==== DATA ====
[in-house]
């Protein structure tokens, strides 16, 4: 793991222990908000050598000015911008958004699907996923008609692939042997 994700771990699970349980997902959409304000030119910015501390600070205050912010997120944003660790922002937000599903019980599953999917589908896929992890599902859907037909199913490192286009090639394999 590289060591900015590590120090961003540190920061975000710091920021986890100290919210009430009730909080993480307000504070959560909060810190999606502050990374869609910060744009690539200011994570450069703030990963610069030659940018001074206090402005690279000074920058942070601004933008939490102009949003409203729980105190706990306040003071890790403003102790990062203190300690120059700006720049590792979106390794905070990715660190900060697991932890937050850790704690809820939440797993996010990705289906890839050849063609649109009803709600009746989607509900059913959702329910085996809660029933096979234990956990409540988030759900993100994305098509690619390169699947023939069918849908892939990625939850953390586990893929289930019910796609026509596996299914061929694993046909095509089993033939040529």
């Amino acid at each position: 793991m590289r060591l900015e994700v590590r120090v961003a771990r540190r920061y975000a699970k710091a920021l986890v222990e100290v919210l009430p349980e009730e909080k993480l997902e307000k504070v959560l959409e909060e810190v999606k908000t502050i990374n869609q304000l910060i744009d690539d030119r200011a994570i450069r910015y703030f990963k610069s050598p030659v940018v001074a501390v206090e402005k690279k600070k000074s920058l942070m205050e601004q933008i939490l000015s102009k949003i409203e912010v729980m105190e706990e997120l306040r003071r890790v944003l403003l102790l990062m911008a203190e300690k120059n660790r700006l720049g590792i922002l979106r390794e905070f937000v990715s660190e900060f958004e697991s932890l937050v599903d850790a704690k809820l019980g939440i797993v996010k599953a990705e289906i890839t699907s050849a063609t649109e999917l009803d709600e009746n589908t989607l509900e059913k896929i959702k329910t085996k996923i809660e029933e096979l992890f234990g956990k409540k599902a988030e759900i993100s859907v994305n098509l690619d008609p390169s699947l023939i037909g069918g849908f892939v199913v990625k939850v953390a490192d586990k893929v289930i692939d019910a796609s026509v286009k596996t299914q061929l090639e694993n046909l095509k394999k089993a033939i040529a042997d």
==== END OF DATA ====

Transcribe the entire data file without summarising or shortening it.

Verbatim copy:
[in-house]
């Protein structure tokens, strides 16, 4: 793991222990908000050598000015911008958004699907996923008609692939042997 994700771990699970349980997902959409304000030119910015501390600070205050912010997120944003660790922002937000599903019980599953999917589908896929992890599902859907037909199913490192286009090639394999 590289060591900015590590120090961003540190920061975000710091920021986890100290919210009430009730909080993480307000504070959560909060810190999606502050990374869609910060744009690539200011994570450069703030990963610069030659940018001074206090402005690279000074920058942070601004933008939490102009949003409203729980105190706990306040003071890790403003102790990062203190300690120059700006720049590792979106390794905070990715660190900060697991932890937050850790704690809820939440797993996010990705289906890839050849063609649109009803709600009746989607509900059913959702329910085996809660029933096979234990956990409540988030759900993100994305098509690619390169699947023939069918849908892939990625939850953390586990893929289930019910796609026509596996299914061929694993046909095509089993033939040529």
């Amino acid at each position: 793991m590289r060591l900015e994700v590590r120090v961003a771990r540190r920061y975000a699970k710091a920021l986890v222990e100290v919210l009430p349980e009730e909080k993480l997902e307000k504070v959560l959409e909060e810190v999606k908000t502050i990374n869609q304000l910060i744009d690539d030119r200011a994570i450069r910015y703030f990963k610069s050598p030659v940018v001074a501390v206090e402005k690279k600070k000074s920058l942070m205050e601004q933008i939490l000015s102009k949003i409203e912010v729980m105190e706990e997120l306040r003071r890790v944003l403003l102790l990062m911008a203190e300690k120059n660790r700006l720049g590792i922002l979106r390794e905070f937000v990715s660190e900060f958004e697991s932890l937050v599903d850790a704690k809820l019980g939440i797993v996010k599953a990705e289906i890839t699907s050849a063609t649109e999917l009803d709600e009746n589908t989607l509900e059913k896929i959702k329910t085996k996923i809660e029933e096979l992890f234990g956990k409540k599902a988030e759900i993100s859907v994305n098509l690619d008609p390169s699947l023939i037909g069918g849908f892939v199913v990625k939850v953390a490192d586990k893929v289930i692939d019910a796609s026509v286009k596996t299914q061929l090639e694993n046909l095509k394999k089993a033939i040529a042997d």